By contrast, Matson likes to go all out on his first throw. "They talk about psyching an opponent," he said. "The only way I know how to do that is to blast out that first throw." His first throw was 65'1", which didn't psych anyone. Then, on his third attempt, Matson hit 66'8¼" to take the lead.
Feuerbach stepped in, the shot cradled in his right hand. Shotputting is the only thing he does right-handed. Spin. Flick. Grunt. 67'3½". He looked at Matson. "That Randy," he said, "he's cool. Nothing shakes him."
Unshook, Matson hit 68 feet, and the crowd roared. After Feuerbach did 67'8", Matson finished with 68'2¾", a meet record. The crowd approved every inch of it. "I was glad to win," said Matson. "And I sure was glad to see that last one of his fall short. This is getting to be some duel." It was hard to tell if he was more elated by the victory or the challenge.
Later, in a small room away from the main arena, Feuerbach dissected his defeat and found hope. "I was ready mentally," he said, "but physically I wasn't quite alert. But that 67'8" throw, that was so easy. And I got no explosion into it. I'm not happy with losing, but now I'm more optimistic than ever. If I can throw that lousy and do that well, why even right now I must have another two feet in me. Next week Randy and I go at it again in Fort Worth. I told him it ought to be a good one. He just grinned and said he'd be ready. Well, he's beaten me three out of four. Maybe I better reevaluate my training." He paused. "Maybe I better throw the shot in practice next week. Then, maybe I shouldn't."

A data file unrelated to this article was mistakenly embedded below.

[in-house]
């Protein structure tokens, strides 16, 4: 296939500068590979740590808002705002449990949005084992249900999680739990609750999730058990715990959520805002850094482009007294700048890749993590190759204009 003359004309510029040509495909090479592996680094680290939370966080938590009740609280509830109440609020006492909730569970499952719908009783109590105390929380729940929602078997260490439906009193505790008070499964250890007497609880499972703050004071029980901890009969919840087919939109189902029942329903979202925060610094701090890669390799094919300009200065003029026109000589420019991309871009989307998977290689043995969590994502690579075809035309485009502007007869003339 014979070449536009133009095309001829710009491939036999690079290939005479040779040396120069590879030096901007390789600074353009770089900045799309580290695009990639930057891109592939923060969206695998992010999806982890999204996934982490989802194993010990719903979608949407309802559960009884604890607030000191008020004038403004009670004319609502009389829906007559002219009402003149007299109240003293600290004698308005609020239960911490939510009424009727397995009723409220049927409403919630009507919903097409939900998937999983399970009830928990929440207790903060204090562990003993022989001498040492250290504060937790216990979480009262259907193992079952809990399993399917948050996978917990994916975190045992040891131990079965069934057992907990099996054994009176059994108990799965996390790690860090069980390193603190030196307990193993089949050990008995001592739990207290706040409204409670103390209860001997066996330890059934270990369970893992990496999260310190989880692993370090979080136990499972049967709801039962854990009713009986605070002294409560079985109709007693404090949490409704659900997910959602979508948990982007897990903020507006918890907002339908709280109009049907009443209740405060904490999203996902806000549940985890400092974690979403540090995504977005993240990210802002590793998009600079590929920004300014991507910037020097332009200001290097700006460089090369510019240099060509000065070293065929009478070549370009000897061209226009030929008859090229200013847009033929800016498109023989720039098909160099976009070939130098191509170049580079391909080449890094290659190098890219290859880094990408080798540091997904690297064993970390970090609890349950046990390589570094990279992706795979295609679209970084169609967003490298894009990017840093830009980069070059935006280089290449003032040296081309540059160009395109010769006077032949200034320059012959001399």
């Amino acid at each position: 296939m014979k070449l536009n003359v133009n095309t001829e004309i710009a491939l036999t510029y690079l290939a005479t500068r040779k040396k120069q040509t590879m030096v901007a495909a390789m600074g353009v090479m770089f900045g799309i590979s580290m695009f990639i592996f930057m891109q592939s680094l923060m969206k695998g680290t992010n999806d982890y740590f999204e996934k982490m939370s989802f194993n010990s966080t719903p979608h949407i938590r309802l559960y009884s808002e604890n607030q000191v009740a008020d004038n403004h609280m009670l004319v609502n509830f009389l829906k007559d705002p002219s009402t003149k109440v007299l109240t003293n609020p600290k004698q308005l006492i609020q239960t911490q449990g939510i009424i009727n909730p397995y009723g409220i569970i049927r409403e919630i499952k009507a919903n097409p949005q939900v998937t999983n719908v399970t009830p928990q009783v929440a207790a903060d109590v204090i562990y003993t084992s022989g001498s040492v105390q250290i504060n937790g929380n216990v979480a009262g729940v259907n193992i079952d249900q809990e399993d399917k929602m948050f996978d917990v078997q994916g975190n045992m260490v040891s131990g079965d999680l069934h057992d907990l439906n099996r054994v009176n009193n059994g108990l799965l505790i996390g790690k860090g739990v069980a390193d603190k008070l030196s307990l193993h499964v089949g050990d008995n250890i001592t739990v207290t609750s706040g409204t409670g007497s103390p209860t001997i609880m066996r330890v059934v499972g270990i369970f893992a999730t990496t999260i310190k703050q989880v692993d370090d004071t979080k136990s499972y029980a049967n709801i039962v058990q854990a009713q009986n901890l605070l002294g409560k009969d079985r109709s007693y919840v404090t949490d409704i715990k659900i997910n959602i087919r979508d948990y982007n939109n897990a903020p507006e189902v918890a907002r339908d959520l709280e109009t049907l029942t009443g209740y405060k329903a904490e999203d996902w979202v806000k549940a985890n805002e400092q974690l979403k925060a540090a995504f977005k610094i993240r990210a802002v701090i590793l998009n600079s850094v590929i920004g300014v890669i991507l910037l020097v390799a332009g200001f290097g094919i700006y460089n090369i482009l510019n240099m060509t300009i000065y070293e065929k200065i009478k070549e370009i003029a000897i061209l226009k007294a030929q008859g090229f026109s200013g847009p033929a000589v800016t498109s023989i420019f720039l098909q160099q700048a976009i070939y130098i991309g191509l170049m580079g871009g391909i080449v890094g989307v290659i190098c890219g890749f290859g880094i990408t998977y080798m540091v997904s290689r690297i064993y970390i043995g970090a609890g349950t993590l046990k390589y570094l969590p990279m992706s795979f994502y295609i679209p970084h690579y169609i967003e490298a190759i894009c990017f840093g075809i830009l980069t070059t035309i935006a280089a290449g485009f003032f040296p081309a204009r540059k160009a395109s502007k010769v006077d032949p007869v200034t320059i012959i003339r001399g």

Outside, the crowd roared once more. Steve Prefontaine, the University of Oregon's 20-year-old middle-distance sensation, who had won the two-mile in 8:31.6, a meet record, had been named the evening's top performer.
"Aw, I would have voted for Randy," said Feuerbach.